I am a woman of many lands and cultures: Trinidad & Tobago, Canada, England and The Netherlands. I have seen a lot and come to understand a lot about life, love, culture, identity, and humanity. I have written poetry my whole life and had wanted to write a series of poems for a long time, but I couldn't quite decide on the form or theme. Then, I turned 40 in the same year that Trump was elected President of the United States, and my poetry became at once a life-affirming shout and a political protest.
I first aimed to write 1000 poems. Then 100. Then 50. Seems I almost gave up before I even began.
Then I recalled 89 Shepherd Rd; the street I grew up on in Halifax, Nova Scotia, Canada. Yes. 89. More romantic than 50 or 100. Personal. Achievable. It tripped easily off the tongue. So, 89 it was.
On International Women's Day, 8 March, 2017, I began writing 89. This date was purely coincidental yet completely predestined as, I believe, are all auspicious events in life. I completed 89 nearly one year later on Valentine's
Day, 14 February, 2018. Another predestined coincidence.
I wrote 89 starting from the top and worked my way down to number 1. I thought having a countdown would help me to complete the task. This mental trick worked and I love the fact that I can knowingly outwit myself.
89 follows my life in one year: starting in The Netherlands and following my travels throughout Europe, Jamaica, Trinidad, Canada, and back to The Netherlands.
89 was inspired by my roots which run deep and wide. I learned while writing 89 that my deceased grandmother (Marjorie) Hope Flemming had also been a published poet. She was a Jamaican who also found herself in the "foreign" land of Canada. Through 89 I discovered that I had inherited my grandmother's themes, and, I believe, her memories and voice. Four of her works are included as images in 89.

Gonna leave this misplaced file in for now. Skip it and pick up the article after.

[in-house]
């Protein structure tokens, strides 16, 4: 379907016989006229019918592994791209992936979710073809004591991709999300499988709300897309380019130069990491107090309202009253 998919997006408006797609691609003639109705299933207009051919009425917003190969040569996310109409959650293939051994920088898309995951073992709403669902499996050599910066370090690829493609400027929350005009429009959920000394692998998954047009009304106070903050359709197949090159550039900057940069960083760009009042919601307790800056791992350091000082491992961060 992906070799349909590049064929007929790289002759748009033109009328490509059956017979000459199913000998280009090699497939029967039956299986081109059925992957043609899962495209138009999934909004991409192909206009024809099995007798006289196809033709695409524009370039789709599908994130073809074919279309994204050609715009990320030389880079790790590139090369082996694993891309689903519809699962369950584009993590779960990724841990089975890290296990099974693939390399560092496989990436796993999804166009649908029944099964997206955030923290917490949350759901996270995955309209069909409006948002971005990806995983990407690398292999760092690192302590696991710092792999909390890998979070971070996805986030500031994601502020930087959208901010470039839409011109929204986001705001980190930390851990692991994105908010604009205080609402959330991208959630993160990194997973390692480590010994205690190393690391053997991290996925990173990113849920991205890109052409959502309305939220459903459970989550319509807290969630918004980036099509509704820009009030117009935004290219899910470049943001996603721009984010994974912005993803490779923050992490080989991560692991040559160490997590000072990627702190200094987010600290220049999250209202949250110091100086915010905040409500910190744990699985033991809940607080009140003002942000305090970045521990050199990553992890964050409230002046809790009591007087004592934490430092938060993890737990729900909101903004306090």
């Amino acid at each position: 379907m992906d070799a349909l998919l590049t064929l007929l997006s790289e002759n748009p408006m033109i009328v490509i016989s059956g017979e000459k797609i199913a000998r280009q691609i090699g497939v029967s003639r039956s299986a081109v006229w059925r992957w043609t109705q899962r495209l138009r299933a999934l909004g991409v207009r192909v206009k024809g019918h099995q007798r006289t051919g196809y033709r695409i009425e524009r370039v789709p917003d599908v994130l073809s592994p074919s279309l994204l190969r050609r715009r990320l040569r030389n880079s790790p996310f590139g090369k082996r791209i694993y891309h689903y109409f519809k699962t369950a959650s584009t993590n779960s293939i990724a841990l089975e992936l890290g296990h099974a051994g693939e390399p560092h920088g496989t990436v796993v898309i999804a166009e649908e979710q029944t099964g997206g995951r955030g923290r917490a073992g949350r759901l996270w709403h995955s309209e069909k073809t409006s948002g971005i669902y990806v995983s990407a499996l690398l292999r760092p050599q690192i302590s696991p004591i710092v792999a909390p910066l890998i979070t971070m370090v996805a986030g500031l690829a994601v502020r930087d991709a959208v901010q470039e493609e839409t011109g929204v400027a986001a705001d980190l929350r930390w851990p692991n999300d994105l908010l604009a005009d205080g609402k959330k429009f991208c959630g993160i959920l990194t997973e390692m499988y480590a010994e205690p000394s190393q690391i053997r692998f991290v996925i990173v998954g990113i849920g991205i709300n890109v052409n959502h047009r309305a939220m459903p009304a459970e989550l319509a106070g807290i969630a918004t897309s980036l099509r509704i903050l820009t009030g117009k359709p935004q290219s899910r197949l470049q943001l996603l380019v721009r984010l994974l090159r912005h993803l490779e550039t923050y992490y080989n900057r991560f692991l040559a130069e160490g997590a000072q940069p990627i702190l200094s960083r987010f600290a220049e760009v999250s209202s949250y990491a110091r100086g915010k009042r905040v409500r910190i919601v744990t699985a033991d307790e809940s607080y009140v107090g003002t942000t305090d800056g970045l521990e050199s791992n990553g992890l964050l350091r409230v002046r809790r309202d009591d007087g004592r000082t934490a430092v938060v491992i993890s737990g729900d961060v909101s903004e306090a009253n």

89 started as fragments of previously written poems but quickly developed into a reflection on real-time events. It can look like a book of haiku but the poems are a mix of styles influenced by Rumi, Hafiz, Shakespeare, Cummings, and van den Koppel. However, like haiku, 89 became a meditative practice.
89 is best read from front to back as you would read a novel. The poems were originally written to be posted on Instagram so they had to be short in order to fit the screen.
I write in a style I call #hashtype. I like how hashtags, like mini poems, make you stop for a moment to try to decode them. That is how I hope the reader experiences 89. Each #hashtype poem is at first only a shape, then a jumble of letters, then words, then sentences, then finally meaning, which, once perceived, allows you to then withdraw to see again the shape.
If you take your time, you can dive in again and look for single-word lines within the poem where you will often find the tiny essence of meaning. Just so, 89 touches on the many layers and aspects of my own identity and experience without any one claiming dominance.